Wiretaps acquired by the police show that the women encouraged the girls, between 13 and 15 years-old, by saying that the sexual acts were actually examples of “pure love” and “love from above.”

They also organized “schedules” where the girls were made to go to Capuana’s home and, beyond feeding him and cleaning him as well as his apartment, they were also asked to perform sexual favors. Local media reports that the abuse sometimes took place with more than one girl at a time.

The police also found letters that the underage women were forced to sign, in which they professed their love for Capuana and gave their consent for the sexual acts.

According to investigators, the sexual advances were not limited to Capuana’s house but also took place at the headquarters of the lay association, called the ‘Cenacle,’ where members would meet in order to discuss religious matters.

Media reports from Sicily suggest Capuana would present himself to his acolytes as the reincarnation of an Archangel and preach to the community. The former bank-manager turned spiritual leader created a cult-like hierarchy, where he occupied the pinnacle of the pyramid.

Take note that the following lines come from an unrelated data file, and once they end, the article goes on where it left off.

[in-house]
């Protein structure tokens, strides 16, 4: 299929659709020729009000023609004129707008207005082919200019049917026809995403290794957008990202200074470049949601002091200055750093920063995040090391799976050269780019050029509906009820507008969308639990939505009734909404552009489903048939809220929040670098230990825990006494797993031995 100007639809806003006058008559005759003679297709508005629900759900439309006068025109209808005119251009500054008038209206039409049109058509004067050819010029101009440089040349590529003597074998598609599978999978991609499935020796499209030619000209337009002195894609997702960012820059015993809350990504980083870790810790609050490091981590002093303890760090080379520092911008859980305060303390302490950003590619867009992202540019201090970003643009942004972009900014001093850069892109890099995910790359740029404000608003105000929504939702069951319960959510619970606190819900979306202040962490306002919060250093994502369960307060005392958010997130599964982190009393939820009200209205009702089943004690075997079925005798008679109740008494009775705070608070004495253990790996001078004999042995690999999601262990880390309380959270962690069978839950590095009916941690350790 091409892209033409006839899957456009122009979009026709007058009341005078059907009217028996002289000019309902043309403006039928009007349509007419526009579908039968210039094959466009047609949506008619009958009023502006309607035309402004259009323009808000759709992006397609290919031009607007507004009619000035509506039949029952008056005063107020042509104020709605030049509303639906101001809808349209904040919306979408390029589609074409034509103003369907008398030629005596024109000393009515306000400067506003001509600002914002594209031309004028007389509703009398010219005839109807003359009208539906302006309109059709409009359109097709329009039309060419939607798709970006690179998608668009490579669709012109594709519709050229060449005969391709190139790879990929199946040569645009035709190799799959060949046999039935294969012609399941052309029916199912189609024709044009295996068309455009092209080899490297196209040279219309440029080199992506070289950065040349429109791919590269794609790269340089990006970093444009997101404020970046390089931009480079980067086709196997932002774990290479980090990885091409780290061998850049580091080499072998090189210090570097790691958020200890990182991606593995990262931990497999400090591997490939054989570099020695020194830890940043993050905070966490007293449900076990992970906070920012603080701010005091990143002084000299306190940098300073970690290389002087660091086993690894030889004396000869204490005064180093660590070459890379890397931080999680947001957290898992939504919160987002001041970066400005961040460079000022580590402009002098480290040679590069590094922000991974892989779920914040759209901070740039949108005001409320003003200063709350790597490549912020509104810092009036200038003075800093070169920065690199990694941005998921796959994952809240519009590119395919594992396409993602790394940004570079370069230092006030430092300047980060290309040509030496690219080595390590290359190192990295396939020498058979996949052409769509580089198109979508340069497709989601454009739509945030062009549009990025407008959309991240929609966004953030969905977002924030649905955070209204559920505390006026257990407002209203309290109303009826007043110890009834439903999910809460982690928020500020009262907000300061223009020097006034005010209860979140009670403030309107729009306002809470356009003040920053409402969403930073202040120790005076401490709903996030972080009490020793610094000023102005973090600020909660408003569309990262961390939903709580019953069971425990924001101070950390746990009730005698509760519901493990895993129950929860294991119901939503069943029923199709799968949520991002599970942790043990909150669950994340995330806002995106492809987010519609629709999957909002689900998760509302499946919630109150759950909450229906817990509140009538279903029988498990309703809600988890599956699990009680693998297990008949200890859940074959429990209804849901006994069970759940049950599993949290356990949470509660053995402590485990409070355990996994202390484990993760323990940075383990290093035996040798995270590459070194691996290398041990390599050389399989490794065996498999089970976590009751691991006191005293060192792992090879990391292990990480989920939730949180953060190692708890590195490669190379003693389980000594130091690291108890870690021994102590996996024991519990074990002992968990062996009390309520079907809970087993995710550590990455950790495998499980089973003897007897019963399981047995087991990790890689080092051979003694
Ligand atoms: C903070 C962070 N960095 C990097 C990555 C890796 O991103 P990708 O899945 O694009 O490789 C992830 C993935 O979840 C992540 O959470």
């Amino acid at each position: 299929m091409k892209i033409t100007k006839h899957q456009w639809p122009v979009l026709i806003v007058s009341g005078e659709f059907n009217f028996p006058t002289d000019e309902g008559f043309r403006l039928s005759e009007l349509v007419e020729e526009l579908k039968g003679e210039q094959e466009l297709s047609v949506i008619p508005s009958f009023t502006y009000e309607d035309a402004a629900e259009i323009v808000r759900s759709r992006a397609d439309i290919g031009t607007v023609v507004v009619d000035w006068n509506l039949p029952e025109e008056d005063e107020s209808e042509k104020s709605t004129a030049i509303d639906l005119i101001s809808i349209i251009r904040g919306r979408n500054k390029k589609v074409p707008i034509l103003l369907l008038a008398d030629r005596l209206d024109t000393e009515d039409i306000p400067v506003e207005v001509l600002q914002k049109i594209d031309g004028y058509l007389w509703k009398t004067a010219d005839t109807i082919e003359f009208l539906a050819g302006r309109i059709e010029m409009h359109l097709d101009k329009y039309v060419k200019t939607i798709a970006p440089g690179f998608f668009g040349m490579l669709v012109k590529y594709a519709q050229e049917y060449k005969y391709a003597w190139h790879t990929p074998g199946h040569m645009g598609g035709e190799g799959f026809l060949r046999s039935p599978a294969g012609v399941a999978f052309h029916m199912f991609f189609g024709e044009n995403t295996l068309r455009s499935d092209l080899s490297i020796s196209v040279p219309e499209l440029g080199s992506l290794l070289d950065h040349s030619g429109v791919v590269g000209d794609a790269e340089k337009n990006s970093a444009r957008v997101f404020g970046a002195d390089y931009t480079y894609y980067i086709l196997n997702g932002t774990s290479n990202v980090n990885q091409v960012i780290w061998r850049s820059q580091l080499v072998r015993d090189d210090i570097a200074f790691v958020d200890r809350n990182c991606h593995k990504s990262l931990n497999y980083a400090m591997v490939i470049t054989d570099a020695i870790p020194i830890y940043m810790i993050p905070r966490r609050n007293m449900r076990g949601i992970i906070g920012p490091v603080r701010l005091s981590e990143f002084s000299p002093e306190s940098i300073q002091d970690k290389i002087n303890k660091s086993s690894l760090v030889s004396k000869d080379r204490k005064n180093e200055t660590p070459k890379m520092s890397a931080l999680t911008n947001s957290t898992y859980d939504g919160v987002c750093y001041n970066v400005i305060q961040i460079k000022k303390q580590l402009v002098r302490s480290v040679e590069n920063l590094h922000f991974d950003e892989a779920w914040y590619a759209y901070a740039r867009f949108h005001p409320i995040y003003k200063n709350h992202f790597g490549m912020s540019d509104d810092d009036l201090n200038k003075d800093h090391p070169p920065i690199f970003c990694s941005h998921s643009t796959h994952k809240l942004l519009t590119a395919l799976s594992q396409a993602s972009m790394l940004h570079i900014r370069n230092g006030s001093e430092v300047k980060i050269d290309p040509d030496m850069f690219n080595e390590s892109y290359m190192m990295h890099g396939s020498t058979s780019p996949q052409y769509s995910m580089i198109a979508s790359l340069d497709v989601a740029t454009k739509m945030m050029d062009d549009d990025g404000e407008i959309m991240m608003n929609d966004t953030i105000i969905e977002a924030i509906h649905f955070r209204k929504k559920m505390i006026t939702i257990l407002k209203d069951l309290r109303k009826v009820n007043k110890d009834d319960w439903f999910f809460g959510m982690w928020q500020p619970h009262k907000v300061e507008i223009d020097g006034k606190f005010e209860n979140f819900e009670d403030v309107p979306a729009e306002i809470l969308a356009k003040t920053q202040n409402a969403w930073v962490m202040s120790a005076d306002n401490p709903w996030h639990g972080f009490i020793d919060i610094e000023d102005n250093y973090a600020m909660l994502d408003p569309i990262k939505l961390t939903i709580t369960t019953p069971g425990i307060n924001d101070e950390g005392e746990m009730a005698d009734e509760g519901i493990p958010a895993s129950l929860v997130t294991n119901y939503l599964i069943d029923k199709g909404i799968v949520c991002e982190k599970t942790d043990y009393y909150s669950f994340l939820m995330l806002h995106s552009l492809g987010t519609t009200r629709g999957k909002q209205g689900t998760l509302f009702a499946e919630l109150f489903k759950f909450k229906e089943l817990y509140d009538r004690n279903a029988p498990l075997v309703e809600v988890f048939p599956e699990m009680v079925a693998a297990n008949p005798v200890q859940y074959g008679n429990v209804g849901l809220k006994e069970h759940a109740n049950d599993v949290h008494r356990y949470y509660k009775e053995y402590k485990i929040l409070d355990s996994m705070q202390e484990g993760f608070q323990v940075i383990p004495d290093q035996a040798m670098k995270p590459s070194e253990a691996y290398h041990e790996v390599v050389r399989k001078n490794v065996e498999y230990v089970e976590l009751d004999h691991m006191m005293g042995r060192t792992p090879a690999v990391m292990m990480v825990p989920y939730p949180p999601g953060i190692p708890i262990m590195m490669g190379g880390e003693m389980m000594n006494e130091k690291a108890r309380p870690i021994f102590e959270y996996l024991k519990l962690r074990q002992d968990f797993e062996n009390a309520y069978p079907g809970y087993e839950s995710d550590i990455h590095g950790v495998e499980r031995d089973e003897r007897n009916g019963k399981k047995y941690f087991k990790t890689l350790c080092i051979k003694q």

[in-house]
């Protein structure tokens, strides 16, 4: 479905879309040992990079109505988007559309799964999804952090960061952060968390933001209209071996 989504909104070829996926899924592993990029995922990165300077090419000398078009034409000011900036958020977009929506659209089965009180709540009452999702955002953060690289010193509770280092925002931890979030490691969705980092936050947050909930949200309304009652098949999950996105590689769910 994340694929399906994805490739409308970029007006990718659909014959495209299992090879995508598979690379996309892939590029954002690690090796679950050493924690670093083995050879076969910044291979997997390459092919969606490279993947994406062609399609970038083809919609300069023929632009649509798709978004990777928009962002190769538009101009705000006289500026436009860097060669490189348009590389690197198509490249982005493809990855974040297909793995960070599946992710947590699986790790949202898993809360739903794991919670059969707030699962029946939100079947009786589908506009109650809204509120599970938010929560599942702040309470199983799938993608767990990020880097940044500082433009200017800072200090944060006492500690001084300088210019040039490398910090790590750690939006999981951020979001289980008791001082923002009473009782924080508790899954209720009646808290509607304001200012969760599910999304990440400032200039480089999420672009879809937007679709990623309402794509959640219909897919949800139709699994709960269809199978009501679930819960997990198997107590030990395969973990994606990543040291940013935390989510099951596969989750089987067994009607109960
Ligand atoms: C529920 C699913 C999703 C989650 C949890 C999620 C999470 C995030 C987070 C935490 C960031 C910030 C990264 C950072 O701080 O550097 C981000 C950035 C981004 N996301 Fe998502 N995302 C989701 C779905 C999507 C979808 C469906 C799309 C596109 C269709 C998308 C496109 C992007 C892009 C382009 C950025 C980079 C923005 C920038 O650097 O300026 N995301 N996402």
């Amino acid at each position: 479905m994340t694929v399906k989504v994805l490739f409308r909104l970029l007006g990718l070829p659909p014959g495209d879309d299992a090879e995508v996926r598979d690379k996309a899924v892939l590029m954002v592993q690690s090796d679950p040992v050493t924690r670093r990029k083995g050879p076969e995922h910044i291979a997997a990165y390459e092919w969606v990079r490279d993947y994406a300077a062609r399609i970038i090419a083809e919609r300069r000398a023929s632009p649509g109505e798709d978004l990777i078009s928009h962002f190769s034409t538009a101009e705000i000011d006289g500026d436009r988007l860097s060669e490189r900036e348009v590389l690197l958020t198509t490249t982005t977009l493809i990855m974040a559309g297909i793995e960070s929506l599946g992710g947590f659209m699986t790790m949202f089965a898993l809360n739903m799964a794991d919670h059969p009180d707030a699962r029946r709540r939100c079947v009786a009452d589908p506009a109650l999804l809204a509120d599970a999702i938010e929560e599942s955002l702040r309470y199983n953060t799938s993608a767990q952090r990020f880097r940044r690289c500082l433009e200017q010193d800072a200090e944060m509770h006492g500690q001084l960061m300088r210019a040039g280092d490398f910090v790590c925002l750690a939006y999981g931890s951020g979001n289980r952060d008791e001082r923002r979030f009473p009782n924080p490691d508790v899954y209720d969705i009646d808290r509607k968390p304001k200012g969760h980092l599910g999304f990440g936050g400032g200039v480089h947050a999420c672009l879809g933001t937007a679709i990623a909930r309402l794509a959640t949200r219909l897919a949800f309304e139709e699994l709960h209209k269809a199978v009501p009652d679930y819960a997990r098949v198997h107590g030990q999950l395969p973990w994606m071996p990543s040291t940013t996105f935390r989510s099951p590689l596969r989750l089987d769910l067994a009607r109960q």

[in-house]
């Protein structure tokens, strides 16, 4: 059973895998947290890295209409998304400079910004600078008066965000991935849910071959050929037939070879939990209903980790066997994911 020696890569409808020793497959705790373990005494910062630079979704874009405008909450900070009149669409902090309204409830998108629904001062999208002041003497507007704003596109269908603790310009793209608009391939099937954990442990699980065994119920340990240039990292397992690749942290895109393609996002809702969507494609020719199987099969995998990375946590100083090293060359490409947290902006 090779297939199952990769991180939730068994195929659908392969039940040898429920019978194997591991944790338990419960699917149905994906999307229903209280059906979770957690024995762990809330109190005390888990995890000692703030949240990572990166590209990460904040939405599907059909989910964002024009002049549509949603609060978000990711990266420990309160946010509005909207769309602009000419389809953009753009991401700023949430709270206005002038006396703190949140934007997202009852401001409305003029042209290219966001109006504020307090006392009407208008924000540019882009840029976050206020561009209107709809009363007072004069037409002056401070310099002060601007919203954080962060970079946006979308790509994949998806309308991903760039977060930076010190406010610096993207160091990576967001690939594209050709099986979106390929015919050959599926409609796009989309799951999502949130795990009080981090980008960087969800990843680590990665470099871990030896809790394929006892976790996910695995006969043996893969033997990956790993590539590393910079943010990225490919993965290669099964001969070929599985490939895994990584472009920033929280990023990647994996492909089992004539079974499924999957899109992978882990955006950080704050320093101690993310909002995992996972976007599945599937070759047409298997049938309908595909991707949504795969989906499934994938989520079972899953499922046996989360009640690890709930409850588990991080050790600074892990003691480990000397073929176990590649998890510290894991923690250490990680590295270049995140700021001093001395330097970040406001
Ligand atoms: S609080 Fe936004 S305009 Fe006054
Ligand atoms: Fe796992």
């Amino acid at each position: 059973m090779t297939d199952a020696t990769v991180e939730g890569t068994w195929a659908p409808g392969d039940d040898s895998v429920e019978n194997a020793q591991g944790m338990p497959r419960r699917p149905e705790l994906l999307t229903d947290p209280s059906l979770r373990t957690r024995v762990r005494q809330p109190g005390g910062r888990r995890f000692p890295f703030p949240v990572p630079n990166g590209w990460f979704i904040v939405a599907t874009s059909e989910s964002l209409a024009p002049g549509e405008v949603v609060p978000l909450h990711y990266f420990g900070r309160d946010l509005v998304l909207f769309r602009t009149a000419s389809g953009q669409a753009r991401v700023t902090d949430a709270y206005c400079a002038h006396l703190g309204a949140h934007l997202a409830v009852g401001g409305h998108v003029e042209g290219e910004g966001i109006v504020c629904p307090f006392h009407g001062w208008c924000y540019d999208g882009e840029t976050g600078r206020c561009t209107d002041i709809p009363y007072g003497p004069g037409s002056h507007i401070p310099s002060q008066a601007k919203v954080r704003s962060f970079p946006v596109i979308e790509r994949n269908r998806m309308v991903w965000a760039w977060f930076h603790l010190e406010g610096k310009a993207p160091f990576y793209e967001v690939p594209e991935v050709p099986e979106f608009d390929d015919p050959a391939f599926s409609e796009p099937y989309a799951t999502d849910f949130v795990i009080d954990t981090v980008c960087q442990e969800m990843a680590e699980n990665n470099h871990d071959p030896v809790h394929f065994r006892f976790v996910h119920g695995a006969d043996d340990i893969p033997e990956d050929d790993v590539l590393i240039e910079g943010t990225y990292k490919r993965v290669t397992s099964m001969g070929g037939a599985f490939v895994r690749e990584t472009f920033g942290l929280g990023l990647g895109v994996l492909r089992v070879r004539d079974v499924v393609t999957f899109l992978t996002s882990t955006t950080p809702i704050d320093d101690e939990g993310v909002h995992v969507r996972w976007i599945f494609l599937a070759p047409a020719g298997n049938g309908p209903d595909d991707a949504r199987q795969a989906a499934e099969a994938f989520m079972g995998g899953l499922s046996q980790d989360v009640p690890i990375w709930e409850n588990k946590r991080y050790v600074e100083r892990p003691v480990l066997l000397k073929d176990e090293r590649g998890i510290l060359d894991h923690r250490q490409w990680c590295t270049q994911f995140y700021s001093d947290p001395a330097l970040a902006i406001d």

After the initial allegations, more victims came forward discussing cases of abuse, sometimes dating back many years. Observers say that the religious fervor and manipulation within the group was such that mothers brought their daughters to the movement, even if they were aware of the practices being carried out within.

“Women who at the time were underage were victims of shameful acts, continuously,” prosecutors told reporters. They were “always surrounded by this veil of spirituality and divinity.”

During the arrest, which took place August 1, police found approximately 60 thousand dollars probably earned through the farm business run by members of the association, who also bought the products.

Yet there may be a more sinister origin to the rather large sum found among the leader’s possessions. The young women who refused to comply with Capuana’s demands were not only scolded for not doing God’s will, but were also fined.

Group associates were not asked to pay for membership but did give money in order to participate in various activities. During some of these activities, the self-dubbed ‘Archangel’ would dance with the girls and even kiss them on the lips before the eyes of their parents.